So your mission is this: "What out of the box ideas do you use to teach people about geology or geological concepts?" No need to limit yourself on ideas you have actively used. If you have used it and you think it is good, great. Is it an idea you have worked up on and gotten ready but haven't had the chance to use it yet, also great (this is pretty much my scenario). What if it is just a theory that you think would be something different and cool, even better. Anything works, as long as it is "Outside the Box" (i.e. not your typical lecture and textbook approach).

The deadline is Friday, August 21st since this is the last Friday before classes start (for me at least). And this way I can compile responses over the weekend. Early submissions are recommended but not necessary since I probably won't get to combining them until after the deadline. Late submissions will be added as I get time. Leave your link in the comments section below.

Friday, July 10, 2009

Origin of Species Drinking Game

I was just pointed to Capacious Handbag by Thomas Holtz via the VP Mailing List, where they invented a Darwin Day Drinking Game. In it:

"Each player has to read out a whole sentence from the book without stopping for breath. If they can't do it, they take a swig and try the next sentence instead."

I hope this shows people that this book is just mind numbingly boring and "only worth reading if you have to" as my Evolutionary Biology teacher put it. Some of my friends seem to think this book is awesome, I beg to differ. I reviewed this book in a previous post after I had read it during my quest to read the 100 Greatest Books of all Time.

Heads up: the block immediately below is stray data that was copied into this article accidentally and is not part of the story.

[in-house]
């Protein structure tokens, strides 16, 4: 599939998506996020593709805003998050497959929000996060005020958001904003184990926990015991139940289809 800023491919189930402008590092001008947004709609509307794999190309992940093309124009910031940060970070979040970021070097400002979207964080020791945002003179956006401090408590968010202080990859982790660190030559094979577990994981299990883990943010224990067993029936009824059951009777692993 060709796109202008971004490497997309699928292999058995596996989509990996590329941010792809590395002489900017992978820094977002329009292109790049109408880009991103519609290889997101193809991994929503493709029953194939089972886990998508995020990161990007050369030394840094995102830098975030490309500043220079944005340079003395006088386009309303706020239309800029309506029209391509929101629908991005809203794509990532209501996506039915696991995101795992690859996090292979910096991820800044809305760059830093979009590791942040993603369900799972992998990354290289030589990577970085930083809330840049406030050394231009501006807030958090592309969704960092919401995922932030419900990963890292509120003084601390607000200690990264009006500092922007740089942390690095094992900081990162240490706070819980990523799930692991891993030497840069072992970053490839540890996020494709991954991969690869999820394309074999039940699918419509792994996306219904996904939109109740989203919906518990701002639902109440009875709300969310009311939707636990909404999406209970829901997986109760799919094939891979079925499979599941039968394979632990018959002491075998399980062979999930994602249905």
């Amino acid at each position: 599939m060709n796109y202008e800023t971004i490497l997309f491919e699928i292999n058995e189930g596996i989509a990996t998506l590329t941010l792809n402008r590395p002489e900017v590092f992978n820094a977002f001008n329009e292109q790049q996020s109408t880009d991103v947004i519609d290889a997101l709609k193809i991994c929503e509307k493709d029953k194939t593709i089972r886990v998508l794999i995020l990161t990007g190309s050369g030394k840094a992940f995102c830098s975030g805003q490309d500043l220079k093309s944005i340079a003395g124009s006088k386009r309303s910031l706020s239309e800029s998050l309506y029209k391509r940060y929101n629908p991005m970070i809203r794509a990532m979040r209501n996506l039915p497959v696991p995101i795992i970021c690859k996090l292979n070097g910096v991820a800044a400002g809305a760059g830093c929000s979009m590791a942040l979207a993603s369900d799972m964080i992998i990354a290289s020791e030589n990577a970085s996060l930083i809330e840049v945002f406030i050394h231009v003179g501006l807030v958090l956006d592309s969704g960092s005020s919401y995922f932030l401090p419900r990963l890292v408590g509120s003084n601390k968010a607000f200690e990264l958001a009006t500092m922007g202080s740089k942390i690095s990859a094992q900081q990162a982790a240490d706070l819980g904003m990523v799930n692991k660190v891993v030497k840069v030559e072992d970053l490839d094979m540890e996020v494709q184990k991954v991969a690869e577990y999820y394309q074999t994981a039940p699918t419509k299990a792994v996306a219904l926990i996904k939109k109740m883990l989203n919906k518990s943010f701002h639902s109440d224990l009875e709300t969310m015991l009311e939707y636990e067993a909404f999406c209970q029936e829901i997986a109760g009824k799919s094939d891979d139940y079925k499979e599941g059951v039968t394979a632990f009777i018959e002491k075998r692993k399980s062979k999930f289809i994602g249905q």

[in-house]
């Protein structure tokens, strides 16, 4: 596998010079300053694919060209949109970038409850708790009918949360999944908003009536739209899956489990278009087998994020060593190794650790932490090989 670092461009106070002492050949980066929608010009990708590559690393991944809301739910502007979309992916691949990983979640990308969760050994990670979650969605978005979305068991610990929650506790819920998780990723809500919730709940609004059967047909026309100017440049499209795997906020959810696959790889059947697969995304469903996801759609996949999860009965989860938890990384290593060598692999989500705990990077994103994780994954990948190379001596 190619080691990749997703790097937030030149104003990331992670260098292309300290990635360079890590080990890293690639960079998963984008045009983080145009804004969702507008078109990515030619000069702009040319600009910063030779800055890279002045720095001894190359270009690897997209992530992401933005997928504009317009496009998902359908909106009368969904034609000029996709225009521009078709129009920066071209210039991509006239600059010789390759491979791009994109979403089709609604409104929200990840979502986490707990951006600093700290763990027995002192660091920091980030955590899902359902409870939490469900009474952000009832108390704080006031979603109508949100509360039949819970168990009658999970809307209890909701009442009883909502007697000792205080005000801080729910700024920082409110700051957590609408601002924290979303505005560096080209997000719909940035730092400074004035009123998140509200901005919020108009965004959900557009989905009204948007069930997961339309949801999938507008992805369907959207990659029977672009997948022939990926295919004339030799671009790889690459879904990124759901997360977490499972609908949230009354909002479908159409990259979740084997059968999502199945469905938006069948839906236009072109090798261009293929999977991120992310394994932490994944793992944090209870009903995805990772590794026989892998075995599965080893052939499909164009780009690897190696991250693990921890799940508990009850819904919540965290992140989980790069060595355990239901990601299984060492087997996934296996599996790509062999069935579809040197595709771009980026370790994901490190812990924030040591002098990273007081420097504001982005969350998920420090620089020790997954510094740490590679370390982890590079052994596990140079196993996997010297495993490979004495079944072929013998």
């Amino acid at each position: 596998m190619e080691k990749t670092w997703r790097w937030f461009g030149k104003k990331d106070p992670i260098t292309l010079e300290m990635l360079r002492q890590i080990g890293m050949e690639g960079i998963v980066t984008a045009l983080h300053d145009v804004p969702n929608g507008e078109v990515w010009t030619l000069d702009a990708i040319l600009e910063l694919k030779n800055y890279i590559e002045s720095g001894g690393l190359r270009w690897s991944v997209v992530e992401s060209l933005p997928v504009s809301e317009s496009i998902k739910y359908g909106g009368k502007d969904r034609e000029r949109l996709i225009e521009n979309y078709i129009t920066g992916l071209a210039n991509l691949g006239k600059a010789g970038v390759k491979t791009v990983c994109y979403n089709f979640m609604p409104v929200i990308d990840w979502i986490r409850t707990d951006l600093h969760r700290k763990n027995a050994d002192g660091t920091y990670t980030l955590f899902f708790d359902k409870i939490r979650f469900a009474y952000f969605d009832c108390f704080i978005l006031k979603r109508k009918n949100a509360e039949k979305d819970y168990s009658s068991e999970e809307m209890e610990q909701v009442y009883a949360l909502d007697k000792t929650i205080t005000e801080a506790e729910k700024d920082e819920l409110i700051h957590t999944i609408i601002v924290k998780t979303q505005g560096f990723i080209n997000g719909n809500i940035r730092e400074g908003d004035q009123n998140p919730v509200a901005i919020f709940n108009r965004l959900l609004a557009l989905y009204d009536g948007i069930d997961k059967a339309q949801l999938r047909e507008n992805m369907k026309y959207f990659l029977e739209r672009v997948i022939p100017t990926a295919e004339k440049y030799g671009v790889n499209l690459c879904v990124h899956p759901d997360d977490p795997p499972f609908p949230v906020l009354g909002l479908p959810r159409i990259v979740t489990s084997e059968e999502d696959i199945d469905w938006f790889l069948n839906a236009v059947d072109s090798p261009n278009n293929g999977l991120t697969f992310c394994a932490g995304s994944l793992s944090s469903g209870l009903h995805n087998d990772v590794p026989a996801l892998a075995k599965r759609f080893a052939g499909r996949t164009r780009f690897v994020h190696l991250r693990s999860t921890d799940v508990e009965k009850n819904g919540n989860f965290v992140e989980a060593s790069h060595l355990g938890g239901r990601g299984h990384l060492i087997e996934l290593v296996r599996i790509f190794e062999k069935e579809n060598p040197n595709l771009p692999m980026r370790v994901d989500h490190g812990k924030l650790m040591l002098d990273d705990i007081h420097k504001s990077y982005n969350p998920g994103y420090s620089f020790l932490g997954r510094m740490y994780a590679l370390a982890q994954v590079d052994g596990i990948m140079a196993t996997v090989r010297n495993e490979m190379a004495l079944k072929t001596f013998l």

Tuesday, July 07, 2009

Accretionary Wedge #18 - My Geological Inspiration

The current Accretionary wedge being hosted over at Volcanista's Magmalicious Blog and the topic is:

So July’s topic is about your inspiration to enter geoscience. Was it a fantastic mentor? Watching your geologist parents growing up? A great teacher, or an exciting intro field trip? How did it happen? Deadline of July 10, and leave your permalink in comments when your post is up!

My Story

Growing up I had been very interested in dinosaurs. And for as long as I can remember I had wanted to dig them up (although Jurassic Park scared the crap out of me). So I told people that I wanted to be an Archaeologist (since that is all I knew at the time). Until one day when I was probably around 10 I was at a family party when someone asked me what I wanted to be. I told him an Archaeologist. He asked what specifically did I want to dig up, so I told him dinosaurs. Well he corrected me and told me that they were not archaeologists but paleontologists. And from that point on I was set in the right direction.